Journal Article

Application of the health literacy framework to diet-related cancer prevention conversations of older immigrant women to Canada

M. D. Thomson and L. Hoffman-Goetz

in Health Promotion International

Volume 27, issue 1, pages 33-44
Published in print March 2012 | ISSN: 0957-4824
Published online March 2011 | e-ISSN: 1460-2245 | DOI: http://dx.doi.org/10.1093/heapro/dar019
Application of the health literacy framework to diet-related cancer prevention conversations of older immigrant women to Canada

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Health literacy, conceptualized as a framework involving basic (functional), interactive and critical skill sets, is a key determinant of health. Application of the health literacy framework (HLF) to immigrant populations has been limited. Our objective was to apply the HLF to discourses about diet-related colon cancer prevention among English-as-a-Second-Language (ESL) immigrant women. We also explored whether these discussions could inform the development of culturally appropriate information and potentially increase health literacy. Interviews were conducted with 64 older Spanish-speaking ESL immigrant women. Directed content analysis guided by the HLF was used to identify themes. Diet-related conversations were initiated by 43 (67%) participants. Four themes were identified: general information requests—low functional health literacy (FHL) (n = 23/43), specific nutrition inquiries—high FHL (n = 17/43), actions for healthy eating—low interactive health literacy (IHL) (n = 8/43) and community communication issues—high IHL (n = 3/43). No conversations representing critical health literacy were identified. Five women discussed both FHL and IHL themes. Women's diet-related conversations followed a continuum of increasing information needs supporting the HLF.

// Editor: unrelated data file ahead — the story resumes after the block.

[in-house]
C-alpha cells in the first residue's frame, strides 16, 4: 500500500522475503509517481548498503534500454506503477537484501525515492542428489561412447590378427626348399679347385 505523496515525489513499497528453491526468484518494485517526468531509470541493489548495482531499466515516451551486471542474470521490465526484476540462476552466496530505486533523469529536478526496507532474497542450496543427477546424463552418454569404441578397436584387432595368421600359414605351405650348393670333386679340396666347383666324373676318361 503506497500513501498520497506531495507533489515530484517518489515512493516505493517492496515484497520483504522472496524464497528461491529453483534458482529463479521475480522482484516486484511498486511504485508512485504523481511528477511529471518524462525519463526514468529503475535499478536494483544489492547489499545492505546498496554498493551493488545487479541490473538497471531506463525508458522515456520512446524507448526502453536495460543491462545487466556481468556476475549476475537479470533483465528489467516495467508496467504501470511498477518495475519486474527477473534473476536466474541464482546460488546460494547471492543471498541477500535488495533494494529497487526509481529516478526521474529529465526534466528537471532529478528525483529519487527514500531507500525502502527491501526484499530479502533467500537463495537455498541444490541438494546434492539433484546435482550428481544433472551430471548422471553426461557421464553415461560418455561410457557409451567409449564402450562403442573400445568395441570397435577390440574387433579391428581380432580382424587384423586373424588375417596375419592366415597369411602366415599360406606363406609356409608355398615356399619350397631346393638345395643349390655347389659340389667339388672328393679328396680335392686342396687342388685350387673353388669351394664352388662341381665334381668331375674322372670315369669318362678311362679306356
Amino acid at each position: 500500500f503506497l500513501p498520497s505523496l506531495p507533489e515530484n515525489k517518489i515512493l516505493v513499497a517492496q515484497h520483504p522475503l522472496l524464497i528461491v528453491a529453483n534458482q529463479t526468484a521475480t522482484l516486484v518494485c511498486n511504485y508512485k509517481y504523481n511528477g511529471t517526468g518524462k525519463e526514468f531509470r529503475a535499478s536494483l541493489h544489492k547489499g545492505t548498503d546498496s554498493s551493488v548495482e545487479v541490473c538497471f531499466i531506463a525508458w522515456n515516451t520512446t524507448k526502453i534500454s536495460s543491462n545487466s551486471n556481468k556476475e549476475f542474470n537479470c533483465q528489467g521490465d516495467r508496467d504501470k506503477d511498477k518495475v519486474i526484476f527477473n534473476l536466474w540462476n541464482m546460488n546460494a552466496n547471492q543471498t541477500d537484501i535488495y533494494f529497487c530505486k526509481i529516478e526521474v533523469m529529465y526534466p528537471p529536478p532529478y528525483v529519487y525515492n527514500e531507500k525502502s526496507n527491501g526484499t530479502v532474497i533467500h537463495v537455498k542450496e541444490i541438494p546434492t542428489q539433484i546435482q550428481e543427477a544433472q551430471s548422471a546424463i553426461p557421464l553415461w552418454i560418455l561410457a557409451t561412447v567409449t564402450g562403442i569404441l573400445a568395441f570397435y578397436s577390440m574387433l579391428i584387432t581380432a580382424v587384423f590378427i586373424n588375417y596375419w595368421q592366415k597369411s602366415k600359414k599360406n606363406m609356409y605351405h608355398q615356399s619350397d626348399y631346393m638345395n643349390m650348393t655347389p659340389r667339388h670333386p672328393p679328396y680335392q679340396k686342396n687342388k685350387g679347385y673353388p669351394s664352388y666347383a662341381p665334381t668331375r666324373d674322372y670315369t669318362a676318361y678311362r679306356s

Keywords: migrants; women; health literacy; colon cancer

Journal Article.  6617 words.  Illustrated.

Subjects: Public Health and Epidemiology

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